I’m guessing that some folk might like to swap the rack between bikes with the purchase of extra brackets. In use this removeability feature causes the rack to rattle over every imperfection in the road. And since it rests on the head tube (on my bike at least) it scratched the paint on the head tube within 100 metres. I’m not bothered about this, this is a utility bike after all, but it’s something to watch out for if you value your paint. But I do mind a rattle and it was easily silenced by strapping the rack to the bike with a toe strap (nb. There is a similar frame mounted rack available which attaches instead, without quick-release-ability, to the head-tube). In use it has transformed the bike. Front mounted loads no longer have any detrimental effect on the steering and the load capacity has increased substantially, so mission accomplished. It achieves precisely what I’d hoped it would.

Upgrade in all its glorious detail

My girlfriend’s boy Rufus is approaching his 4th birthday, until now he has been hauled around in a good old Burley trailer. The morning school run features a great volume of barely moving traffic heading in to York city centre. The Burley, useful though it is, doesn’t excel in this environment. It is a royal pain threading its wide track through the stationary cars lining the route, all you need is one schmuck to stop too near the kerb and you’re stuck, sometimes for an age. Hence my interest in the Leco top-tube mounted child seat, again from Practical cycles. The Leco was a proper fiddle to fit and, it appears, uses medieval agricultural machinery technology. The seat itself is a rather fetching black plastic number. A bracket with a welded-on seat-post stump bolts to the frame via a sheet of rubber strip, to which the seat, with a rudimentary back rest bolts to with a regular old school seat clamp.

I’m not looking for carbon fibre in a product at this end of the market but Jeebus. I’ve been to museums, I’ve seen how blacksmiths used to make things. Actually I reckon that a medieval blacksmith would have drilled the holes so that the supplied bolts could fit through them. No matter, I own a drill. High tech it isn’t. Getting the bracket tight enough to stop it moving on the frame required so much tightening of the bolts that the bracket itself bent. Hopefully it’ll stay tight in the long term but I anticipate that I’ll have to adapt it at some point (but actually, having used this product I’m almost inclined to strip the frame down, take it to the engineering shop down the road and have them simply weld a seat post stump to the top-tube).

In use this little seat is an absolute delight. Rufus and I went for a test ride around the block and we just laughed the whole way. Half way round he shouted; ‘That’s what I’m talking about babay!’ We can communicate easily and he can ring the bell and wave to people as we glide by. The back rest, which is also the mount for the ‘safety belt’ lasted only a few minutes before I took the hacksaw to it. It really got in Ru’s way when climbing on and off the bike. And actually if the worst happens and we do have a fall I don’t want him to be attached to the bike. He rests his feet on the new front rack and he’s big enough to hold on all the time. We love it.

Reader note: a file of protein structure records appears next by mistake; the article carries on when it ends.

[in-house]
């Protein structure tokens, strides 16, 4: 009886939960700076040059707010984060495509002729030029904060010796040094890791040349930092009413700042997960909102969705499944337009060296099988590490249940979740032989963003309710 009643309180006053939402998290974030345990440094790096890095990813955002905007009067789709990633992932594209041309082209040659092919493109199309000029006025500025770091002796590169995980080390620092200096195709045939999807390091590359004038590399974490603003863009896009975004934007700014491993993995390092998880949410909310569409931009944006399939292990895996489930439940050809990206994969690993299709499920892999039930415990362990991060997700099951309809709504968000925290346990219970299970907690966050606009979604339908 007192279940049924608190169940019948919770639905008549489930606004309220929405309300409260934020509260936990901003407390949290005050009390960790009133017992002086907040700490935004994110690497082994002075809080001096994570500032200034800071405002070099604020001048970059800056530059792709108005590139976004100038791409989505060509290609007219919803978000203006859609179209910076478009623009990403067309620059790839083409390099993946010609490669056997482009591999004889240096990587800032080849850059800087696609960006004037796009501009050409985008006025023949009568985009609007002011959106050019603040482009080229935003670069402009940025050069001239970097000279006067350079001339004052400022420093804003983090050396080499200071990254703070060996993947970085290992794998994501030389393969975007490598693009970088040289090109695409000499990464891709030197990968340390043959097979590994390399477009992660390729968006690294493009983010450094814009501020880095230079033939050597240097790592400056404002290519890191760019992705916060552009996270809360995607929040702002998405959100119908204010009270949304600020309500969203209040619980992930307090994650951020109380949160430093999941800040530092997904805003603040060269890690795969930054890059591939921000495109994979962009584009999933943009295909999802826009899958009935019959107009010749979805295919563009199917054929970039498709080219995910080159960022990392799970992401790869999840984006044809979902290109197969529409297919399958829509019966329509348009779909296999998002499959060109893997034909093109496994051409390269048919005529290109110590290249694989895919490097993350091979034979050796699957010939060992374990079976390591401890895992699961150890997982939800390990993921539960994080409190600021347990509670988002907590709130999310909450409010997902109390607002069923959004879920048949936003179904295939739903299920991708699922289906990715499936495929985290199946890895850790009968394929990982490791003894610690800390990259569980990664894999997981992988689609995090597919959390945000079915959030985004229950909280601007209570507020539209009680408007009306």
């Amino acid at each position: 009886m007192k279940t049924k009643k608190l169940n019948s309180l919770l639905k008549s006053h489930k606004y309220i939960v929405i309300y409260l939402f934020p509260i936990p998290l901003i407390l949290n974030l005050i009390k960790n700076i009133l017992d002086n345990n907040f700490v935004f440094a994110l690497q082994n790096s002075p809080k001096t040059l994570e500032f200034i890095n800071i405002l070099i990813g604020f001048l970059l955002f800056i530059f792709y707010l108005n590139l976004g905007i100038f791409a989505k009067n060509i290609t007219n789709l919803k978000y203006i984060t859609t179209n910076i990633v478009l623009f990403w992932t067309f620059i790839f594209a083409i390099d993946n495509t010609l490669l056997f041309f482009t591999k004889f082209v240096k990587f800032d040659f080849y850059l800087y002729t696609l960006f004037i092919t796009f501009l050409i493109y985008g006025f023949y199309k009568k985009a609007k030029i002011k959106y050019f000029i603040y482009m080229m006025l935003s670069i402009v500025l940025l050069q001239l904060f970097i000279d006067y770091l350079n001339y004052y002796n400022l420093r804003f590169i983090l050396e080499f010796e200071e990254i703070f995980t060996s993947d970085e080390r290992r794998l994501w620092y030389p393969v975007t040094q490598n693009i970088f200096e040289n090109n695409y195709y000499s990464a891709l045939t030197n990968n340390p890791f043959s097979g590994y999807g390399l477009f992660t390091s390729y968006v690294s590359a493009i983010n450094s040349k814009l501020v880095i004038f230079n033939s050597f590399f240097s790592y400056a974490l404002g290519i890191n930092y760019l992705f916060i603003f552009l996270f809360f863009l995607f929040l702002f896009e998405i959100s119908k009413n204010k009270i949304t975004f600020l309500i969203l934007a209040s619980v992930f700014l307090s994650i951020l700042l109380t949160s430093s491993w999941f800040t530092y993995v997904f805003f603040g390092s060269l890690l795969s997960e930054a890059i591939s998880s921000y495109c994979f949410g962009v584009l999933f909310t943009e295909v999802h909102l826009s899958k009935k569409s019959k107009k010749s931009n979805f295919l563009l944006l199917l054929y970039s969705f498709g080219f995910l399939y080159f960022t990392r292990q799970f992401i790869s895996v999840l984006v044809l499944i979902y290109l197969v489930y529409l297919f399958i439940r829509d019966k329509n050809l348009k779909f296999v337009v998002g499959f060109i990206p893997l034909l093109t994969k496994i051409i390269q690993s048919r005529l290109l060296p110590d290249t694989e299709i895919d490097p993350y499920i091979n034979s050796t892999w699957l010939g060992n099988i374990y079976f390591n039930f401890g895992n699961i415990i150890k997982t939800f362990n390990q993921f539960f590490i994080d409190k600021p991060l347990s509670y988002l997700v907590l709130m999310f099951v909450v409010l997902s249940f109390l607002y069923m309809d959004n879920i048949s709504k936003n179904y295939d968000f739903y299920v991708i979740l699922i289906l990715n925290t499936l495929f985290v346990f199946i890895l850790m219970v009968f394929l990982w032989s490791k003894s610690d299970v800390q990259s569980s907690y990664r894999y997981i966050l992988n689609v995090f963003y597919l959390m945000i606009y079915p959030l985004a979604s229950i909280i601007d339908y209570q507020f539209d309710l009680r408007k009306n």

We’ve been to school on it a couple of times and most evenings we pedal with his big sister Phoebe up the lane to feed the horses but the real test was last Sunday when we rode ten miles to a picnic spot and back. At the end of a very long day he was falling asleep and wanted to climb into his trailer but it was a total success and we got smiles and nice comments from people all day long.

More on lube.

Thursday, March 11th, 2010 by Mick Allan

Sprockets are invariably plated, nickel on entry level and chrome (on top of nickel) for the posher stuff. They wont rust. Where the plating wears through the tooth leading edge what little lube is deposited from your immaculately clean chain will prevent rust. What little rust might appear is not a big deal anyhoo as your sprockets are made from a high quality treated steel alloy. Tough stuff, very unlike car body type mild steel. Lube will do nothing of note if applied to your sprockets except provide a sticky surface for dust and crud to accumulate.

Expensive tranny

Expensive tranny

Degreaser will remove lube from inside the chain where you actually want it.
Degreaser must be washed off with water from the inside surfaces of the chain lest it degreases and breaks down any fresh lube applied thereafter. Emulsion. Yuk.

If you are happy to degrease your chain, wash the degreaser out completely, dry the chain completely and then relube it then go ahead. I tried it. Its a waste of good Top Gear watching time.

Bear in mind that there is close to zero friction between the chainring/sprocket and the chains exterior surfaces. All the action happens within the chain between the rollers and the pinsand where the sideplates meet. So thats where you need your lube.

Cycle specific chain lube is formulated to be;

Tenacious, to adhere to the surface of the metal, yet….. non sticky, so that it repels dirt.

Robust, to survive the enormous pressures it suffers within a chain, yet…. freeflowing, so it can get to where it is required).

One popular multi-purpose oil (Several in One) for example is freeflowing but cannot cope with high loads. Is not tenacious so it will end up on the hall carpet, yet is incredibly sticky if you throw dirt at it. It is oil, it is categorically not chain lube.

For more in-depth advice on getting started with Do-It-Yourself bike maintenance read the:

Bike Culture guide to setting up your own home workshop